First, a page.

Skiers dies in Yukon Avalanche
Calls for an avalanche forecasting system in the Yukon have been re-ignited this week by the death of a backcountry skier in Kluane National Park and Reserve.
Whitehorse resident Honza Galac, 29, was skiing with three friends near Observation Mountain on Sunday when an avalanche swept Galac away. He was dead by the time his friends located him and dug him out of the snow.
When it comes to avalanche conditions in the Yukon, the Canadian Avalanche Centre in Revelstoke, B.C., currently has to rely on volunteers to provide it with information.
Equipment is needed to monitor snow depths and changing conditions, but the centre doesn't have that equipment in many areas, said John Kelly, the avalanche centre's operations manager.
"That means that some places are not suitable for an ongoing forecast because there's just not enough data coming out of them," Kelly told CBC News.
While avalanche forecasts and warnings do not always stop people from venturing into the backcountry, Kelly said they have reduced the number of injuries and deaths.'Baby steps'
One of the Yukon volunteers, Whitehorse avalanche expert Kirstie Simpson, has been working on establishing an avalanche forecasting service in the territory.
"It's been quite incremental, you know," Simpson said. "We've been just sort of taking some little baby steps over the last few years."
Among those baby steps are a recent avalanche warning in the Tombstone Mountain area, as well as avalanche safety workshops.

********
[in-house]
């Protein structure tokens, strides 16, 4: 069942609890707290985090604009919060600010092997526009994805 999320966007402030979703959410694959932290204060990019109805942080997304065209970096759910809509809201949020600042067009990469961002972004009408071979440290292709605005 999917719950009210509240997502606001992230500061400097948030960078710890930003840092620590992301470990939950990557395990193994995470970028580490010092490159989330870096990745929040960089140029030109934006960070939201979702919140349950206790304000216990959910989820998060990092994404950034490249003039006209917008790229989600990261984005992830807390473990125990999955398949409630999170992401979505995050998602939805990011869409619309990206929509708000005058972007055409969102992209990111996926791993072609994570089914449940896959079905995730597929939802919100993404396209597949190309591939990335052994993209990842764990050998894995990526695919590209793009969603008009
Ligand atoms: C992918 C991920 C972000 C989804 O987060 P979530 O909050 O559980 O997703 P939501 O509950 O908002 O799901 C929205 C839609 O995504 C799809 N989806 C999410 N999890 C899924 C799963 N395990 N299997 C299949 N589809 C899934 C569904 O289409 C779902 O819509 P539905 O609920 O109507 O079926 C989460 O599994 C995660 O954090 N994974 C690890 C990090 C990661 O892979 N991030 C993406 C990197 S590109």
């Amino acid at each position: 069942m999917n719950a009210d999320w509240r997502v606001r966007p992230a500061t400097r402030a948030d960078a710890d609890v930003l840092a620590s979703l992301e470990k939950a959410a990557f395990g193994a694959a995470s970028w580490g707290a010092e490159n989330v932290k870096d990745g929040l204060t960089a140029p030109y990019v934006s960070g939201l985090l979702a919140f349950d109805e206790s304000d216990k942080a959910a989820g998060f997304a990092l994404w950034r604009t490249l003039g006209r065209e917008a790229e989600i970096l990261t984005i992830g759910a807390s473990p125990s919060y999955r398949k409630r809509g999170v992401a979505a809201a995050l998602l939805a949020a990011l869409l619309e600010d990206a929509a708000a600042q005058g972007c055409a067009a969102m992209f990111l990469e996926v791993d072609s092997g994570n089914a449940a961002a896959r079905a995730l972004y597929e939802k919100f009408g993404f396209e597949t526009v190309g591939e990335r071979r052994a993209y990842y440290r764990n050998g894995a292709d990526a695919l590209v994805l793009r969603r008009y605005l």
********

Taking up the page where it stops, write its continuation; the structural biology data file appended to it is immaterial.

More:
Kelly said a recent study from Calgary shows that backcountry skiing is safer than driving on a Canadian highway, The most effective way to prepare skiers, he added, is to combine more avalanche forecasts with safety education programs.
"Public avalanche safety information over the years has resulted in declining trends in accident rates and fatality statistics and certainly we believe strongly that this is the way to go," Kelly said.
"The onus is always on the user to adopt those things, but public avalanche information helps."Special packs could save lives: guide
Meanwhile, an Austrian backcountry guide has been promoting a special type of equipment, an ABS Avalanche Airbag, to help save lives in the event of an avalanche.
Leo Steiner, who runs Atlin Heli-Ski in the Yukon and northern B.C., said he equips his clients with the special packs, which are essentially backpacks with airbags inside.
If a skier gets caught in an avalanche, they would pull a cord on the backpack and it would fill with gas and air, increasing the amount of space around the skier.
Steiner said bigger objects, like snowmobiles, usually stay on top of the snow after an avalanche.
"The big heavy snowmobile is very often on top of the debris and the rider is buried," he said. "So in this case, the bigger the object is, the better are the chances that the object comes to the top."
Steiner said the ABS packs are used a lot in Europe, and are becoming more popular in North America. A Swiss study showed the bags saved about 200 lives since they came on the market over 20 years ago, he added.
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